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Thread: W. JNO. Baker in natural G10 scales and recon stone wedge

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    Senior Member Naallen12's Avatar
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    Default W. JNO. Baker in natural G10 scales and recon stone wedge

    I recently picked up this W. JNO. Baker razor off the bay and wanted to give it an overhaul. This is my first time at fully custom restoring a razor. I have simply polished most of the dirt and grime off of a couple razors so far but had yet to make scales and fully finish cleaning up a blade. Here are the ebay pics of what the razor looked like when I first got it. I made the rookie mistake of forgetting to take my own before shots and so had to rely on these lol.


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    I finished this one yesterday but have only had the chance to do this write up tonight after work. This has been a huge learning experience that you canít get from just reading, itís something that has to be done. I am a bit of a perfectionist in a lot of things so my first attempt leaves me both immensely proud of myself but also slightly annoyed that I couldnít get everything perfect! lol.
    Ok.

    I removed the scales and then decided I wanted to make some scales so I used some natural colour G-10 with a recon/tru stone for the wedge. I traced out the blade on some paper and made the scale shape I wanted to fit the razor and stuck this onto some 1/8Ē G-10 and then went at it with a coping saw fitted with a hacksaw blade.....FAIL!!!
    This stuff is HARD. I have been meaning to for a while but this stuff made me finally pull the pin on getting a dremel to cut out a rough cut of the scale. Once I had both sides, I used double sided tape to fix them together and drill out my pin holes and then use the dremel to rough grind the scales closer to the exact shape I wanted. Once I had done this I took them apart and taped them to a flat piece of wood and sanded down to the thickness I wanted, about 0.91 in the thickest part and tapering down towards to the toe and pivot. I realise that I did this in the wrong order as I had to put them together again to finish the shaping and what not, but hey, itís all a learning experience and I learnt a lot haha. I started hand sanding at 120 and went through to 1200 as that is the highest grit I seem to be able to find in SA at any store I have been to. Iíll have to buy it online I guess. I then cut out a piece of my recon stone and fitted it according to Bradís/Undreamís method but also sanding the entire wedge up to 1200 so more pattern was visible through the scales.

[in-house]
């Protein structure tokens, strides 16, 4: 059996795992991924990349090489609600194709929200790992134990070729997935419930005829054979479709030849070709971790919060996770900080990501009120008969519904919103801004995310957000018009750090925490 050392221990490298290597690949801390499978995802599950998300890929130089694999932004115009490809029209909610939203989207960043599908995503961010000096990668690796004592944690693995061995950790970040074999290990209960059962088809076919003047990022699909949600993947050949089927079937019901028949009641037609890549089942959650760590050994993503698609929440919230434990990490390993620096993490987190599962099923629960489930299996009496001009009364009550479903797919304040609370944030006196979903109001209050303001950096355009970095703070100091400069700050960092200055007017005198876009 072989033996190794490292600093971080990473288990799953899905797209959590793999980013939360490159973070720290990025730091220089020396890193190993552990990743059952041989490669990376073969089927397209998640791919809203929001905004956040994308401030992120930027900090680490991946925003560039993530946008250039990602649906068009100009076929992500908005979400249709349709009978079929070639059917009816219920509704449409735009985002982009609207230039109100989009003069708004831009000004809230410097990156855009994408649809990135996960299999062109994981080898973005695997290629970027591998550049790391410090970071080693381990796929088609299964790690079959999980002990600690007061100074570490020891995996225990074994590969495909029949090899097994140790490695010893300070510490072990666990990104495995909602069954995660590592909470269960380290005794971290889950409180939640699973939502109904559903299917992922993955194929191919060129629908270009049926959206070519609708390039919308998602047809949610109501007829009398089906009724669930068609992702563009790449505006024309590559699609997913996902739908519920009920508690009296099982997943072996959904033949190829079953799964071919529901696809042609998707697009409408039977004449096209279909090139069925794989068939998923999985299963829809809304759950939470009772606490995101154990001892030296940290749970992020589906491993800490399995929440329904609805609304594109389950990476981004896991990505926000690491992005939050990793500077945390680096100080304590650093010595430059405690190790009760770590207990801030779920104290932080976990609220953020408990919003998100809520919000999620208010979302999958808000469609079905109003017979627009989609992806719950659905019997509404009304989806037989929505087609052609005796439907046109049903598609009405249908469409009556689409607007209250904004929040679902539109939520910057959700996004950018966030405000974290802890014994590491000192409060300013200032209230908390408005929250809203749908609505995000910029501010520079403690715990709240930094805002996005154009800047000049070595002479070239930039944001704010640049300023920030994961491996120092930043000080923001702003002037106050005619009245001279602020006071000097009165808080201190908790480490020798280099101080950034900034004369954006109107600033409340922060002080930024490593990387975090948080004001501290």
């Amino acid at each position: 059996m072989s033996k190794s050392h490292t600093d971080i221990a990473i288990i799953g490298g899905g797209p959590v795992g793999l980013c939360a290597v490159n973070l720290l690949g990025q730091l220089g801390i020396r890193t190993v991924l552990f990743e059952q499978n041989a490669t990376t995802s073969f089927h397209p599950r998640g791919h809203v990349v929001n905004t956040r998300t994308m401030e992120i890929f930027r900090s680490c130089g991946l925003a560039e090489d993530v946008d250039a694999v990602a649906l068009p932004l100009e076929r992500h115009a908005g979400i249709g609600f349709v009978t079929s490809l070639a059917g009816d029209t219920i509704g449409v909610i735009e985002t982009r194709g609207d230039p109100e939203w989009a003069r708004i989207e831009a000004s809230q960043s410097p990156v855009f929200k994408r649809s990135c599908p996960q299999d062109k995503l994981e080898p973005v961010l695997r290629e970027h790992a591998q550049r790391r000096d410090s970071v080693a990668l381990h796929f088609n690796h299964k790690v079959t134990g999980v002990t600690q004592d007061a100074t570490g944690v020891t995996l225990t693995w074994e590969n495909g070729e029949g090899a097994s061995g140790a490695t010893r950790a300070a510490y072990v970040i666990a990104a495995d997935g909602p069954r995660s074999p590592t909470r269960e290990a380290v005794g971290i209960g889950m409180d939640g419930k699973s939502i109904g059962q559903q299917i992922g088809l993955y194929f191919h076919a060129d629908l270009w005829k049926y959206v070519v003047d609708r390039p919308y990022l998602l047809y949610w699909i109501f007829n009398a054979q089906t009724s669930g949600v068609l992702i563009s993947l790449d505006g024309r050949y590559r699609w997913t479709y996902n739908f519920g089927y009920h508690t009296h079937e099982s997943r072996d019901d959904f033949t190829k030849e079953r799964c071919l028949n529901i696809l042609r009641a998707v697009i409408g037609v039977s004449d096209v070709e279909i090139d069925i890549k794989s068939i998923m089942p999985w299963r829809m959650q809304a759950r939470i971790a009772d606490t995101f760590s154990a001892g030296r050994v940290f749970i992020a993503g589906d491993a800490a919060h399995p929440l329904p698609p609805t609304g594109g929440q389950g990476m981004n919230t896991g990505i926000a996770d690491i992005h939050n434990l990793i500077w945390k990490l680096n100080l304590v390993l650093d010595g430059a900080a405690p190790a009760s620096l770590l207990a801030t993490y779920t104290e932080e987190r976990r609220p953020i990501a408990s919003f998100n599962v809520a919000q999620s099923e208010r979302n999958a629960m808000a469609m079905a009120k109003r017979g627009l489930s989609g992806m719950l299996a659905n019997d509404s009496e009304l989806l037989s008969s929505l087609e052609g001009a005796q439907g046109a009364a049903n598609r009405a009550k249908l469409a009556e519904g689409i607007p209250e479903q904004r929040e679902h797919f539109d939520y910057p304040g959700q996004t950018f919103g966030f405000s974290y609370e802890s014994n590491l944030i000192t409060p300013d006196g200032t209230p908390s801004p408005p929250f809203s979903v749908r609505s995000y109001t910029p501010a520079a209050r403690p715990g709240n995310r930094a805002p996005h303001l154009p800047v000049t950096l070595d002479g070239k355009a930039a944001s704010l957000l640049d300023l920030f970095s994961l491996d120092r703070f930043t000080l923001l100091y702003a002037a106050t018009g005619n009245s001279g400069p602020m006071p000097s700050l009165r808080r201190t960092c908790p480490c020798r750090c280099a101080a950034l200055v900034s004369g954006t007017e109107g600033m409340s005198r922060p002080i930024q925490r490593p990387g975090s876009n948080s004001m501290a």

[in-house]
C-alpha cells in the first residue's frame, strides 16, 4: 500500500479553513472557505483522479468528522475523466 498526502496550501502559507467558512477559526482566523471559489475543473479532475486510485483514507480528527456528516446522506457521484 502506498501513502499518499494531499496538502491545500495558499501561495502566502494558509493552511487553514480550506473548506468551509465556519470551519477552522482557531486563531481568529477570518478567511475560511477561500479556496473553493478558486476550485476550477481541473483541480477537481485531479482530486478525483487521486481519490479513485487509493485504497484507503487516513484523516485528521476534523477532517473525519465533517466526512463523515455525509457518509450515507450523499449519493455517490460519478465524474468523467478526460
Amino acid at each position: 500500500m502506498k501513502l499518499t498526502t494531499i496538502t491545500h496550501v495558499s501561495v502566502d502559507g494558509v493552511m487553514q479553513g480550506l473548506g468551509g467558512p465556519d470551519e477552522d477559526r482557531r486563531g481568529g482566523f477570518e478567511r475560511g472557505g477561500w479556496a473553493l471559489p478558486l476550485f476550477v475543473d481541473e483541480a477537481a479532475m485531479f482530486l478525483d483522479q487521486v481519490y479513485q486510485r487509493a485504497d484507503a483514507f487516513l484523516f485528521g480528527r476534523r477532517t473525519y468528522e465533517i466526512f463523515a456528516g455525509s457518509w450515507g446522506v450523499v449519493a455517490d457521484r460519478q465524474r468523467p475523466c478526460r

After this, I attacked the razor itself but as it was already in pretty good condition I only sanded the tang and spine in lower grits, working from 150 through to 1200 again, leaving only a smidge of pitting so that if anyone looked real close there was some markers of its age. Or was I just sick of hand sanding...
    The blade of the razor I only touched with 1200 grit as that is all I thought it needed and I did not want any chance of losing the lovely etching.
    Once I had finished sanding and polished the razor with some autosol I mocked it all up with micro fastener bolts to get a look at it all. I liked it but was not completely happy with the wedge as it sat in the scales just a smidge more than I wanted. So I went back online and read up on fitting wedges and read about Glenís/Gssixgunís (and others), approach, so got out my callipers and went back to sanding the wedge down to around the right specifications and then mocked it up again. The blade sat up just ever so slightly more than before which put it right where I wanted it.